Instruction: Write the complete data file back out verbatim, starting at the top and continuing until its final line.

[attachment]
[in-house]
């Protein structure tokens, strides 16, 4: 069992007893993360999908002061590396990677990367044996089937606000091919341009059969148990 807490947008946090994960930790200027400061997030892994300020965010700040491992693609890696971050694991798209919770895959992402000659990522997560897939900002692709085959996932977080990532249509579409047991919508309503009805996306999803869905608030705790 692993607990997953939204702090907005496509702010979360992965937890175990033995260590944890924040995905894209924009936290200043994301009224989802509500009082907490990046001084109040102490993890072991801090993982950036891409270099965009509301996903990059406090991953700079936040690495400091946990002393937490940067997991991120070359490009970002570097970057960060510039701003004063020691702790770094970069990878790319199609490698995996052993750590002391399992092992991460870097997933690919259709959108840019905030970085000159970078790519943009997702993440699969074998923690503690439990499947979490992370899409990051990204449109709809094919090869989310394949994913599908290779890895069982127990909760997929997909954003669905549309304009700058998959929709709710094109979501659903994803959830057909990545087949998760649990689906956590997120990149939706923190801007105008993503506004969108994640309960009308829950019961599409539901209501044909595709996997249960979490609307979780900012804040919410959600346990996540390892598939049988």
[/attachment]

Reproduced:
[in-house]
């Protein structure tokens, strides 16, 4: 069992007893993360999908002061590396990677990367044996089937606000091919341009059969148990 807490947008946090994960930790200027400061997030892994300020965010700040491992693609890696971050694991798209919770895959992402000659990522997560897939900002692709085959996932977080990532249509579409047991919508309503009805996306999803869905608030705790 692993607990997953939204702090907005496509702010979360992965937890175990033995260590944890924040995905894209924009936290200043994301009224989802509500009082907490990046001084109040102490993890072991801090993982950036891409270099965009509301996903990059406090991953700079936040690495400091946990002393937490940067997991991120070359490009970002570097970057960060510039701003004063020691702790770094970069990878790319199609490698995996052993750590002391399992092992991460870097997933690919259709959108840019905030970085000159970078790519943009997702993440699969074998923690503690439990499947979490992370899409990051990204449109709809094919090869989310394949994913599908290779890895069982127990909760997929997909954003669905549309304009700058998959929709709710094109979501659903994803959830057909990545087949998760649990689906956590997120990149939706923190801007105008993503506004969108994640309960009308829950019961599409539901209501044909595709996997249960979490609307979780900012804040919410959600346990996540390892598939049988």